According to a report from the National Center for Education and Statistics, the profile of the higher Education consumer is changing rapidly. While the traditional 18-24 year old enrollment is projected to grow at 10 percentbetween 2010 and 2021, the enrollment growth is projected to increase by 20 percentfor the 25-34 year olds and 25 percentfor those that are 35 and older. This varied demographic means that higher education institutions will have to create and deliver products for both Generation Z who will comprise the traditional college age students as well as the millennials who in their early 30’s and late 20’s and will probably fit the non-full time traditional student mold .
What makes both of these groups different is that both groups will be proficient in the digital world, which will include the ability to quickly aggregate information from various digital channels. This will mean that they will be informed consumers who are used to comparing products. They will also be savvy with aggregating data through social media networks and have much lower bars when it comes to sharing their own personal information and privacy as long as the act of sharing will lead to better products or services.
What are these Consumers Interested in?
This new group of consumers is interested in education as a means to an end. The end being attaining knowledge that is useful to them in acquiring and increasing wealth which is what 75 percentof millennials consider very important in contrast with 45 percentof baby boomers. This group will need that knowledge delivered to them in the same way that they are used to receiving consumer products. ‘Mass customization’ with curriculum and learning pathways that are tailored to them as individuals will be the way of the future.
Where do Institutions have to Change and Howcan Technology be used to Drive this Change?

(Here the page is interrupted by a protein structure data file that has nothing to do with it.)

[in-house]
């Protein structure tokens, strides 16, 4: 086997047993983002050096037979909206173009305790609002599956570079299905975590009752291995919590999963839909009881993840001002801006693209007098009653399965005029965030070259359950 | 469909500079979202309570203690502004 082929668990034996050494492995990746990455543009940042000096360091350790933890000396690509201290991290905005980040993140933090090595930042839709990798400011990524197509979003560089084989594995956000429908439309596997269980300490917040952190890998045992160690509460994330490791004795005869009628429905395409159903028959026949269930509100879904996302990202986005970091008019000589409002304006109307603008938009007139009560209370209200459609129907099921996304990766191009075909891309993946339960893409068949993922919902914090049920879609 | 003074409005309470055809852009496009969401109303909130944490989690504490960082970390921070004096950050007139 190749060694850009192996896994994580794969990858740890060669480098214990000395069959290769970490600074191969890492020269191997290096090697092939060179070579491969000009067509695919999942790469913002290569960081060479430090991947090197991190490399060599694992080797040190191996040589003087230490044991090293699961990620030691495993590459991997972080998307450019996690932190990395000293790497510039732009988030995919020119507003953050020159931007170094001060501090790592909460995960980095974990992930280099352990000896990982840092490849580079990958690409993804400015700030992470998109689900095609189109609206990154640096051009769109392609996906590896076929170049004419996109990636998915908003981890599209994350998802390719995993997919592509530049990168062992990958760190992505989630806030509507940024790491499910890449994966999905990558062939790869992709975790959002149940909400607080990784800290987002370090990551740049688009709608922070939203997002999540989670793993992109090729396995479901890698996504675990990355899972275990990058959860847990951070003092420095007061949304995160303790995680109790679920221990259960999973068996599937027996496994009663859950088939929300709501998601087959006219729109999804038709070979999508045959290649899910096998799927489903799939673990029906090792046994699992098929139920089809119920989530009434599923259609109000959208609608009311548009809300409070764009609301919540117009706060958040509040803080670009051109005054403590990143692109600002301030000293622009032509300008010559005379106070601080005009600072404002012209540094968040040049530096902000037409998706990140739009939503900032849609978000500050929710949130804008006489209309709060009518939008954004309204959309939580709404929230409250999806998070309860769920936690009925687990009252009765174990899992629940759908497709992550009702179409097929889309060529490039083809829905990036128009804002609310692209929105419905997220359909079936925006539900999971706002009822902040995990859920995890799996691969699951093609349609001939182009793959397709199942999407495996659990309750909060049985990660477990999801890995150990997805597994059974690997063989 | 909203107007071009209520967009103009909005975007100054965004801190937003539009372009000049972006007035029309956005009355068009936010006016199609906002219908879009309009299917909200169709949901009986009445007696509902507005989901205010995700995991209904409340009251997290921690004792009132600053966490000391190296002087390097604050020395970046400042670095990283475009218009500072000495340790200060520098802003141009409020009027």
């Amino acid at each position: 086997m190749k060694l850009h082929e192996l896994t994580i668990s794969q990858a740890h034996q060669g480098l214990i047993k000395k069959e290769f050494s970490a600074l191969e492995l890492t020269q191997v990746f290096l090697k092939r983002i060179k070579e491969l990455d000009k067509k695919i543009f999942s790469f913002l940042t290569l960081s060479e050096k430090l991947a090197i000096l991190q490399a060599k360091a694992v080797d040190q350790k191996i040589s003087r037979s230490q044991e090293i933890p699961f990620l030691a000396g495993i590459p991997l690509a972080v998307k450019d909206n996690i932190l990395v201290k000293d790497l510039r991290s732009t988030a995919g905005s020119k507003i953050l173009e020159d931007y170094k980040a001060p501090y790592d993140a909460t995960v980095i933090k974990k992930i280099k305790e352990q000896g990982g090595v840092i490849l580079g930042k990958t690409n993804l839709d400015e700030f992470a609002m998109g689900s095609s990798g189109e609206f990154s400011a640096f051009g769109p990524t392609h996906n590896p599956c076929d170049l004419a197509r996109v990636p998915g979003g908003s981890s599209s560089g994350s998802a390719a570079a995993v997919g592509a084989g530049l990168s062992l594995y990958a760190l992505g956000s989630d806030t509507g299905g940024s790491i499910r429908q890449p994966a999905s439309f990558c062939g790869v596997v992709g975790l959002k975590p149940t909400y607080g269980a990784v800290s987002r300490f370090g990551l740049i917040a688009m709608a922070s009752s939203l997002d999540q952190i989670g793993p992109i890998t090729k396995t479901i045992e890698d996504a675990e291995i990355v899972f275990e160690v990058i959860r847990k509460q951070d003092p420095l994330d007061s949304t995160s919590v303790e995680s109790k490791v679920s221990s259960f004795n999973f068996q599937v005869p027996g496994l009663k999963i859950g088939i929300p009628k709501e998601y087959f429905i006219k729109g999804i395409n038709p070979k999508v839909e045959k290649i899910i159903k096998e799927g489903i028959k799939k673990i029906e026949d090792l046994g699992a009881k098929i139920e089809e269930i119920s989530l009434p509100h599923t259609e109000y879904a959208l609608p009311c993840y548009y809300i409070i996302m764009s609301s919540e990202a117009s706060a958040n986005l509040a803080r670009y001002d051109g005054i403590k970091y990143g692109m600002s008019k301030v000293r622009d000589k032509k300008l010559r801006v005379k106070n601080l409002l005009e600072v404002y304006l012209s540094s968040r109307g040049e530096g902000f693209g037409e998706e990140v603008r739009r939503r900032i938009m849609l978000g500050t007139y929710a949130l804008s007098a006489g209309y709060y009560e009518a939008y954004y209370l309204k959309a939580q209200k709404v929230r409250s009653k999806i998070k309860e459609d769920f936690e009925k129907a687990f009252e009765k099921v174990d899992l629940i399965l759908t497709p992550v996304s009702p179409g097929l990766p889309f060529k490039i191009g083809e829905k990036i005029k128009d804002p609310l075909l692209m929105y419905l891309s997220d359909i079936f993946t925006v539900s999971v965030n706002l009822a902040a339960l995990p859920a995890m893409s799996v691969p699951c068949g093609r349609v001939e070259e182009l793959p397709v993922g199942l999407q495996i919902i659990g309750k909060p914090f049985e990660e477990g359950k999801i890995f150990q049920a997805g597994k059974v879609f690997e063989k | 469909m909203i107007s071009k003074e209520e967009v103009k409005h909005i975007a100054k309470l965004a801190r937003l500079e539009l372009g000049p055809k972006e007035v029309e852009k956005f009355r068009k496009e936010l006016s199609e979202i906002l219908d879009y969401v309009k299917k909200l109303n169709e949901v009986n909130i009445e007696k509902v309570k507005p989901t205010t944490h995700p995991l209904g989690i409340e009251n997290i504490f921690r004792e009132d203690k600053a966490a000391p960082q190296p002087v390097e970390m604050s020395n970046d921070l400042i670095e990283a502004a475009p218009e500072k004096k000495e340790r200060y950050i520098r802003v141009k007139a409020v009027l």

Institutions of higher education need to digitize every aspect of their engagement with their consumers. This does not mean that the traditional activities of the institution go away but rather that every interaction happens in a digital space that can then be measured for new insights. These insights should then be used to both increase efficiencies as well as the overall experience of the consumer.
CIOs can help lead this change by using digitization to drive the entire student experience. The areas of digitization could begin with digital marketing tied to analytics for student recruitment and retention then continue through the life of the student on campus. The use of sensors and mobile technologies could be used to enhance the student experience, these initiatives should all be looked at through the prism of data and analytics for driving rapid decision making and automated feedback loops to the consumers.
To do all of this in a cost effective manner, the CIOs of future higher education institutions will have to be experts in brokering of the various available services. These services could be ones offered by large cloud vendors, consumer electronics companies or by other institutions of higher education. Creating the ideal ecosystem will mean navigating through the myriad of solution providers all vying for the same business. A successful CIO in this new environment will not be one who is enamored by the technology but rather the one who understands and prioritizes the needs of the institution as it works on growing in a consumerized environment.